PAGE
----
Booker et al v. Stuckey Management Services, Inc. et al
Order re: 7 Answer to Complaint filed by Ray Gates, George Moss, Stuckey Management Services, Inc. Defendants are ordered to file an Amended Answer to the Complaint or show cause why their Answer, in its current form, does not violate Rules 8(b) and 11(b) by 3/16/2016. Signed by Chief Judge William H. Steele on 3/3/2016. (tgw)
IN THE UNITED STATES DISTRICT COURT
FOR THE SOUTHERN DISTRICT OF ALABAMA
TERESA BOOKER, et al.,
SERVICES, INC., et al.,
CIVIL ACTION 16-0029-WS-B
This matter comes before the Court sua sponte based on its review of the Answer (doc. 7)
filed by defendants, Stuckey Management Services, Inc., Ray Gates and George Moss.
On March 2, 2016, defendants, by and through counsel, filed an Answer that, in lieu of
admitting or denying each of the numbered paragraphs of the Complaint, simply states a blanket
denial that defendants “deny each and every allegation contained in Plaintiffs’ Complaint and
demand strict proof thereof.” (Doc. 7, at 1.) “General denials of all allegations in a complaint
are almost never appropriate under the Federal Rules of Civil Procedure.” United States v.
$34,796.49, more or less, in U.S. Currency, 2015 WL 1643582, *3 (S.D. Ala. Apr. 13, 2015).1
See also J & J Sports Productions, Inc. v. Olivo, 2015 WL 3604457, *2 (S.D. Cal.
June 8, 2015) (“If a party wishes to submit a general denial, they must seek to deny all facets of
the complaint …. Otherwise a party must address the substance of each allegation.”); McClure v.
Life Time Fitness, Inc., 2014 WL 6851942, *6 (S.D. Tex. Dec. 3, 2014) (“General denials are
uncommon in federal court because situations in which the complaint can be completely
controverted are quite rare.”) (citations and internal quotation marks omitted); Mortensen v.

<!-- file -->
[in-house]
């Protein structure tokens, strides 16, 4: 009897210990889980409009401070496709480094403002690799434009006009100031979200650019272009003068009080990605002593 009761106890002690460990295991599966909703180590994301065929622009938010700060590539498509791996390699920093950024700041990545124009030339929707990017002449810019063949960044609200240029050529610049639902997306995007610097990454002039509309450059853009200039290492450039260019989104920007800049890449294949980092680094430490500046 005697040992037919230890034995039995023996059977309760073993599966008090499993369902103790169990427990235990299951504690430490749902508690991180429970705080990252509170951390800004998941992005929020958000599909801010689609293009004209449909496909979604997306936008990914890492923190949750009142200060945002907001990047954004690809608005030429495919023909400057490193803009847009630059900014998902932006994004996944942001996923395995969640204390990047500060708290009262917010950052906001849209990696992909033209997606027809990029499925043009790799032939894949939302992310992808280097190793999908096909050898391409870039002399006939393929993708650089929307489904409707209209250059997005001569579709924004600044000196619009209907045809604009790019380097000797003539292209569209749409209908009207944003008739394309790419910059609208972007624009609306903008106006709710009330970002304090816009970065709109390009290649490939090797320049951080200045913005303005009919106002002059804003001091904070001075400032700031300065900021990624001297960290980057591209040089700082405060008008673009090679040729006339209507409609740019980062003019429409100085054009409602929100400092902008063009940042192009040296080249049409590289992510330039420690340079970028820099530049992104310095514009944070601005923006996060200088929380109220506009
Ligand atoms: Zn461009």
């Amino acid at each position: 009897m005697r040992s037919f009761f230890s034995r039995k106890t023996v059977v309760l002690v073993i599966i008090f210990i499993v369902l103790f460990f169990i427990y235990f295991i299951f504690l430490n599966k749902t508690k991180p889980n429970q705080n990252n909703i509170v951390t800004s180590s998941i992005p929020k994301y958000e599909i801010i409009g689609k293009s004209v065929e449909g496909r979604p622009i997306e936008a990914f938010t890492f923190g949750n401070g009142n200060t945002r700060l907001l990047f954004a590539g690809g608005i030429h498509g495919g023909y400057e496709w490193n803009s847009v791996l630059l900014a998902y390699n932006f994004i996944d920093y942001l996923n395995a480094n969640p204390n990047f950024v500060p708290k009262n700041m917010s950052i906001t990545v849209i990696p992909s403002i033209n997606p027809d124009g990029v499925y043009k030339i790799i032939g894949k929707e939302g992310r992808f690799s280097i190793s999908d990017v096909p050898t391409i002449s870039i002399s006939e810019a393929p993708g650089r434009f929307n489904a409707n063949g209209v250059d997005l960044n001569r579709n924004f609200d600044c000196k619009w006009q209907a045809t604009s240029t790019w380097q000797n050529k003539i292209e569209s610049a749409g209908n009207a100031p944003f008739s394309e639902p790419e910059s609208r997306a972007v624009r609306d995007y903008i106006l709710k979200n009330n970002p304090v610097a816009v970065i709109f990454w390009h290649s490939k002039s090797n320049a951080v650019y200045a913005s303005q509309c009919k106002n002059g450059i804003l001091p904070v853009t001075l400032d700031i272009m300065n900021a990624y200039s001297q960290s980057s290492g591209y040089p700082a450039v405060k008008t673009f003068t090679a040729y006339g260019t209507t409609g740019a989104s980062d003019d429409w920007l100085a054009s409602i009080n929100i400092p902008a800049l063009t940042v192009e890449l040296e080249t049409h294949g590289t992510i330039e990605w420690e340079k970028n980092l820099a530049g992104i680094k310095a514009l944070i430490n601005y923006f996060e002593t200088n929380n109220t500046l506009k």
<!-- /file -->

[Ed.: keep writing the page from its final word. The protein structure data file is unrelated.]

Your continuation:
Mortgage Electronic Registration Systems, Inc., 2010 WL 3339492, *2 n.7 (S.D. Ala. Aug. 23,
2010) (“General denials are almost always improper under the Federal Rules of Civil
Procedure.”); Matter of Crawford, 2 B.R. 589, 592 (Bankr. Ill. 1980) (“A general denial is
appropriate only where the pleader intends in good faith to controvert the preceding pleading.”);
Gulf Oil Corp. v. Bill’s Farm Center, Inc., 52 F.R.D. 114, 118-19 (W.D. Mo. 1970) (declaring
that “[g]eneral denials or the equivalent are no longer permitted under the Federal Rules of Civil
Indeed, one prominent commentator has opined that the use of general denials “has been sharply
restricted” under the Federal Rules of Civil Procedure and that “an answer consisting of a
general denial will be available to a party acting in good faith only in the most exceptional
cases.” Wright & Miller, Federal Practice and Procedure: Civil 2d § 1265; see also 2 Moore’s
Federal Practice, § 8.06 (3d ed.) (“Because of the very broad nature of a general denial, as
well as the duty to respond in good faith after reasonable inquiry, general denials are rarely
appropriate responses to multi-faceted statements within claims for relief when numerous facts
are alleged together.”).
The source of the disfavor with which general denials are regarded is Rule 8(b) of the
Federal Rules of Civil Procedure. Under Rule 8(b)(2), Fed.R.Civ.P., denials set forth in an
answer “must fairly respond to the substance of the allegation.” Id. Moreover, a general denial